You don't have to be a journalism professor to see that national media coverage of hurricanes and wildfires are different in both style and duration. You see it most dramatically when there are a small number of active fires with large impacts happening at about the same time as a hurricane hitting the US coastline. It's even more acute when an incident like the Camp Fire is responsible for more lives lost and perhaps just as much property damage as a typical hurricane. Or the Woolsey Fire where there are deaths and 200,000 residents evacuated. People wonder why the national media is not sending their top anchors to report continuously from the fire lines like they do from the beaches during a hurricane.
Of course, people know hurricanes are coming well before they hit land while wildfires may run through a community within a matter of hours. Hurricanes also happen on the Atlantic and Gulf coasts where more people live with larger cities and more airports. It's much more difficult to get a reporter and camera crew from New York City to the Bitterroot than it is to get them to Myrtle Beach. Reporters can also physically experience hurricanes, often reporting in strong winds and knee deep water. Such is not the case with wildland fires where most reporting is done from a distance.
But those considerations are little comfort to folks who are under stress or have experienced loss due to a wildfire. They are left scanning the news for information about their incident but only see continuous coverage of a storm far away. Public feelings of being slighted and ignored can influence how incident information is received and perceived. This puts a burden on PIOs to provide frequent, accurate, and when appropriate, empathetic information across a variety of platforms. When the fires are late in the season, the burden is greater because the usual places we have taught people to go, like the Sit Report and Inciweb, may no longer be available or updated regularly. It also increases the need for top-notch media relations work within the PIO organization so that the media who are present--especially the locals-- have the best opportunity to tell the story and reach those affected.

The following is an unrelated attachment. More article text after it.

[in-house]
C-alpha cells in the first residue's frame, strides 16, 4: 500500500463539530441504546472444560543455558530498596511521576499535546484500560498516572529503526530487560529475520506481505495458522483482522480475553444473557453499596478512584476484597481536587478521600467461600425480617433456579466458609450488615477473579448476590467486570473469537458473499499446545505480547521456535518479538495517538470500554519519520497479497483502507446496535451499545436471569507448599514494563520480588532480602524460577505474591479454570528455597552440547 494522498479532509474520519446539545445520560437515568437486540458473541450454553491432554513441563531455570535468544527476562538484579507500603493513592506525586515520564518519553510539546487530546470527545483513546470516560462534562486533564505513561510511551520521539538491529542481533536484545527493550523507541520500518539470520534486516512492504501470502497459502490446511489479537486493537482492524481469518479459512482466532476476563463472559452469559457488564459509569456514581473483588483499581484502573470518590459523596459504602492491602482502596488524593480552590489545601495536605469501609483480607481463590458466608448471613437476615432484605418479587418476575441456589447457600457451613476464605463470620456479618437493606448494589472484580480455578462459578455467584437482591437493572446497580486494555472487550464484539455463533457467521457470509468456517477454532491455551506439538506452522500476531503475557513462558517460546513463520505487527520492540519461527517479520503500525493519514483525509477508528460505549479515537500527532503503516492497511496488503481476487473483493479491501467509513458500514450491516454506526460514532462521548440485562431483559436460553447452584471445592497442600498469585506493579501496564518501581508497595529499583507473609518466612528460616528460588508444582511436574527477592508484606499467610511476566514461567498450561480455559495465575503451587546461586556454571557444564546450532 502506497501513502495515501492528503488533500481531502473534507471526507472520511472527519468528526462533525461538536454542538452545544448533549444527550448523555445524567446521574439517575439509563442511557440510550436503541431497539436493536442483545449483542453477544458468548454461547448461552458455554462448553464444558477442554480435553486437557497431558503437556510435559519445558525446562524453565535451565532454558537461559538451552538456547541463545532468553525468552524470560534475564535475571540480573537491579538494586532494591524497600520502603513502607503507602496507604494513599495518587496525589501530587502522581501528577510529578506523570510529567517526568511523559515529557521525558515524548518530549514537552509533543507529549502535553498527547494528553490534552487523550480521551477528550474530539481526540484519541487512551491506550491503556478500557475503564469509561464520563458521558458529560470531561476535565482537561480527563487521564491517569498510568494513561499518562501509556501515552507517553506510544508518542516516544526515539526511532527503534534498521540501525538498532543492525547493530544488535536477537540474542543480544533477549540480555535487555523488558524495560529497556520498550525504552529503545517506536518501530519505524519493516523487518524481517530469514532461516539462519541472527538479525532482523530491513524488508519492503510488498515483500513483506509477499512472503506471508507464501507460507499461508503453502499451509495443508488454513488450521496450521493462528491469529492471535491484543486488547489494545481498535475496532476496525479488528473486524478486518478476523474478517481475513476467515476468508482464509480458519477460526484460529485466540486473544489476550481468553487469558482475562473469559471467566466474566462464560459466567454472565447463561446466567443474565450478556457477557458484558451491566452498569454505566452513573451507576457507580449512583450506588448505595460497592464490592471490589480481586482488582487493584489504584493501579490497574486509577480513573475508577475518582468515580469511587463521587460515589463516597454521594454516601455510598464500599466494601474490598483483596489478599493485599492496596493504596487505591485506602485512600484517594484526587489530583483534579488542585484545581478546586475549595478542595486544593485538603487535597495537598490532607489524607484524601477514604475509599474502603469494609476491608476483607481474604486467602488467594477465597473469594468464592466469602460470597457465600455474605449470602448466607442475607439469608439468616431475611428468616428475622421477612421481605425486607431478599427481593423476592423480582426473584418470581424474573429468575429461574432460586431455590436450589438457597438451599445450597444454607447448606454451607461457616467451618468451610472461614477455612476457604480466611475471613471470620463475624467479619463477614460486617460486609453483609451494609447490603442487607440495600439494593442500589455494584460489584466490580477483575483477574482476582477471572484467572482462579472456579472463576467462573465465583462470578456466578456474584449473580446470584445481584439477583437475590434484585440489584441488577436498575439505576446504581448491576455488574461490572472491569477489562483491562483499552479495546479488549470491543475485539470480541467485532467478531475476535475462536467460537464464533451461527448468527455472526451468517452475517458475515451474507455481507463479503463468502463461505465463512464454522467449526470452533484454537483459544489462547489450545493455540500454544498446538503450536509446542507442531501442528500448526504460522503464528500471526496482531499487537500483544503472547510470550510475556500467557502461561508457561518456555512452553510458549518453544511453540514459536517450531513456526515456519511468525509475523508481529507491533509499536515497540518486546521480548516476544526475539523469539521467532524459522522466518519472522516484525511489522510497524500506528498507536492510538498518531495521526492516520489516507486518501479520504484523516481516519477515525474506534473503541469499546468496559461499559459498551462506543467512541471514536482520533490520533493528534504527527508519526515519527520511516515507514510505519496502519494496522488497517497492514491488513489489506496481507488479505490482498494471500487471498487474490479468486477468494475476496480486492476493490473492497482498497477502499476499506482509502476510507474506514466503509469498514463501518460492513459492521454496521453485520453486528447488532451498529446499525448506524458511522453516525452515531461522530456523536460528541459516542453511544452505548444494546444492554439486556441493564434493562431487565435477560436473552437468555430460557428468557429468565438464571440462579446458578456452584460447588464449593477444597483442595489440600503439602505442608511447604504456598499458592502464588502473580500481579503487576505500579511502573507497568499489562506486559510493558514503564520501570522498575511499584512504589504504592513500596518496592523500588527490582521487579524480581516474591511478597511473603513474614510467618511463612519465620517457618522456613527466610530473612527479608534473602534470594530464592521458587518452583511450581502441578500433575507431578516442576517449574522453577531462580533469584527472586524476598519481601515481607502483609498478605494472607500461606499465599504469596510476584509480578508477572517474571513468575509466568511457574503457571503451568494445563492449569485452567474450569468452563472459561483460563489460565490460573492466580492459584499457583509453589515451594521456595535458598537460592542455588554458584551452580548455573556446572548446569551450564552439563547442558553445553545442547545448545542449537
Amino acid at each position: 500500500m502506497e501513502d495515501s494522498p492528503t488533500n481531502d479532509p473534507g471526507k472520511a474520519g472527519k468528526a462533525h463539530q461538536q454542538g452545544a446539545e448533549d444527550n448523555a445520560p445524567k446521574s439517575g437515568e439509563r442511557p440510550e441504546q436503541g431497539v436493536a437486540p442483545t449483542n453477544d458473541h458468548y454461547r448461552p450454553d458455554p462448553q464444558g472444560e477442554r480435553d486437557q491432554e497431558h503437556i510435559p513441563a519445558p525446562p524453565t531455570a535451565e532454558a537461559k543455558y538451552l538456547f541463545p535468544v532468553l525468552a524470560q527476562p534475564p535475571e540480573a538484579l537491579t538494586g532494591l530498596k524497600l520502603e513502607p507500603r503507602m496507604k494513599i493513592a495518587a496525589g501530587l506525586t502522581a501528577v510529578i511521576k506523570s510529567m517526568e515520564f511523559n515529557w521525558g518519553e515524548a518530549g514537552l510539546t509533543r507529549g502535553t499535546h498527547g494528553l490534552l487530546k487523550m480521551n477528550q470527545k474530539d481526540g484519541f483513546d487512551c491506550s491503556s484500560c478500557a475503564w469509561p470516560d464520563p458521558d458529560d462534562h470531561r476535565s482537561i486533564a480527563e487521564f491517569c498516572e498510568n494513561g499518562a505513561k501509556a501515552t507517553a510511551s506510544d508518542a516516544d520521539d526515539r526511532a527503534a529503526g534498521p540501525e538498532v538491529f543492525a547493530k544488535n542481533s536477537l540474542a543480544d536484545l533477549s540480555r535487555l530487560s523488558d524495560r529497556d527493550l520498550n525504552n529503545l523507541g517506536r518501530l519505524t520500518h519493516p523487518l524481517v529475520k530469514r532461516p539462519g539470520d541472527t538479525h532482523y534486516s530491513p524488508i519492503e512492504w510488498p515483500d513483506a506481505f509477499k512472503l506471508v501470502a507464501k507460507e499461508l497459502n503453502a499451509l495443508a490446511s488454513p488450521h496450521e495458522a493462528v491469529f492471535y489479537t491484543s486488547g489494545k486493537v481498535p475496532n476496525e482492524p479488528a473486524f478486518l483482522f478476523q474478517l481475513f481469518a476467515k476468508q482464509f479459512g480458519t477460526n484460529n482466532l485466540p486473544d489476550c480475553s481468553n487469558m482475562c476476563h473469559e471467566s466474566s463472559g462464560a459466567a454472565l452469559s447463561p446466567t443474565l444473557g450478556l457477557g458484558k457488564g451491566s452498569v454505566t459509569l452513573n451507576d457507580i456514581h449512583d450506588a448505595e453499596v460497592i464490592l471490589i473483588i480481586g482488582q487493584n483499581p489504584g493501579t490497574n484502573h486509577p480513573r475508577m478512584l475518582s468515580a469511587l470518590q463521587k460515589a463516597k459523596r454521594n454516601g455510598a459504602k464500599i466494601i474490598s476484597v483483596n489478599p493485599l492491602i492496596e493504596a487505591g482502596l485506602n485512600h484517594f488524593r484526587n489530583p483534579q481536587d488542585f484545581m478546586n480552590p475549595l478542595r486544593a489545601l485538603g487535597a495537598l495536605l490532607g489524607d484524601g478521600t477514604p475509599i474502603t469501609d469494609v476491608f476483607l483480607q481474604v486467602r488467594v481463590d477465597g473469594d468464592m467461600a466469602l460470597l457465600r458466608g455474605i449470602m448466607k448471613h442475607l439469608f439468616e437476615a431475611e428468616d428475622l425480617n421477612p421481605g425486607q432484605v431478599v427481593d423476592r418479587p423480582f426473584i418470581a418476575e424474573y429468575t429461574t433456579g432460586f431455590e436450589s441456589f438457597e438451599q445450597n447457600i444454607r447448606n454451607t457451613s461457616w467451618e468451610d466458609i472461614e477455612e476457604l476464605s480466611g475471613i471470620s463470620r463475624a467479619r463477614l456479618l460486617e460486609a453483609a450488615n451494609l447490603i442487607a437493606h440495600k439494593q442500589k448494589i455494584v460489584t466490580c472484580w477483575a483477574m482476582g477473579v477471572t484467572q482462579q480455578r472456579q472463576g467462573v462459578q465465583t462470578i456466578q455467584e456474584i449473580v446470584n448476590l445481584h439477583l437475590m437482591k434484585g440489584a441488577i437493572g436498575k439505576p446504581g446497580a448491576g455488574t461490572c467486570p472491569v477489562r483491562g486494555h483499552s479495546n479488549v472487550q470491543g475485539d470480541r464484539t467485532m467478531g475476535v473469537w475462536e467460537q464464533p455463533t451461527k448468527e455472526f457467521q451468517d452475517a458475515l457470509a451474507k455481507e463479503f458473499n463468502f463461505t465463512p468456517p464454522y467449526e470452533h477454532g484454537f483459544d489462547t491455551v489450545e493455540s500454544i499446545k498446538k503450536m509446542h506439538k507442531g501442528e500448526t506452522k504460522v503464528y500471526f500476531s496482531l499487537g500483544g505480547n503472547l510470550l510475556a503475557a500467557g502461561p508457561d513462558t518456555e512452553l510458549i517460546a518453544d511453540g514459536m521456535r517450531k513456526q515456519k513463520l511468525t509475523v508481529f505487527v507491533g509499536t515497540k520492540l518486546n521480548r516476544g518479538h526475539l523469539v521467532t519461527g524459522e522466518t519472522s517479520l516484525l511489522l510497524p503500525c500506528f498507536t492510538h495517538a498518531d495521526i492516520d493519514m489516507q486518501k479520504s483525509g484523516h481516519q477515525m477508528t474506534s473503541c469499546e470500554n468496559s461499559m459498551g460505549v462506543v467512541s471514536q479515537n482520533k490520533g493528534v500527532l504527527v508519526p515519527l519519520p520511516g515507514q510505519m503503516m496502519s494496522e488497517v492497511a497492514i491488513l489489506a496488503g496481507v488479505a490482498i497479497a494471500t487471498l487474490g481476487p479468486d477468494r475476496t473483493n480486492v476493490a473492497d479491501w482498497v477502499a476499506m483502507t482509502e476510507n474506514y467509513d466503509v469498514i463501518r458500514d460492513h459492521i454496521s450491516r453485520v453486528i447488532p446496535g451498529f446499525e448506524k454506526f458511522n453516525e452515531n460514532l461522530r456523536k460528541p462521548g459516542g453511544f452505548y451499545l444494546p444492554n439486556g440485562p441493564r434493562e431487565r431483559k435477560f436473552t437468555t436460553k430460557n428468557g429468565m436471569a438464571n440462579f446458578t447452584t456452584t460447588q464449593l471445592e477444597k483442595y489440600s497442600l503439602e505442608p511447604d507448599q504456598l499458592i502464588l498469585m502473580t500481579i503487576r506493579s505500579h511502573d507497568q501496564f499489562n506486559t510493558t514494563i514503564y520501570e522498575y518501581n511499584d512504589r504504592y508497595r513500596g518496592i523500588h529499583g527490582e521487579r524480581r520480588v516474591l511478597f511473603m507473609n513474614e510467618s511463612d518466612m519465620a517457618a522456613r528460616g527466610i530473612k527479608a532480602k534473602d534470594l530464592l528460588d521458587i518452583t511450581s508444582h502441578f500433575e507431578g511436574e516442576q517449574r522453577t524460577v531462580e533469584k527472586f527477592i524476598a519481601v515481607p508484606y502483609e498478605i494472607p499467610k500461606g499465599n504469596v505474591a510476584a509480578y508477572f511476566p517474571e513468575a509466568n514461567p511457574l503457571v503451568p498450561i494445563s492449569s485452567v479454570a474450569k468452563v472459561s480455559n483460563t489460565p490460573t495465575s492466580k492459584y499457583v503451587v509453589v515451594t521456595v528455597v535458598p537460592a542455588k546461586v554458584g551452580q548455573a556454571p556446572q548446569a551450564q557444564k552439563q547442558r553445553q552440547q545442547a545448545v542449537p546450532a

We tend to become consumed by our own incidents but we have to remind ourselves to occasionally look around at the world and see if anything going on might be influencing our incident and our communities. If there is, adjust tactics and strategies appropriately.
Copyright © Jim Whittington, 2018, All rights reserved. Academic use approved with notification and attribution.
Occasional thoughts on incident response, crisis communications, wildland fire, and other topics.
Docendo disco, scribendo cogito.
Copyright © Jim Whittington, 2019.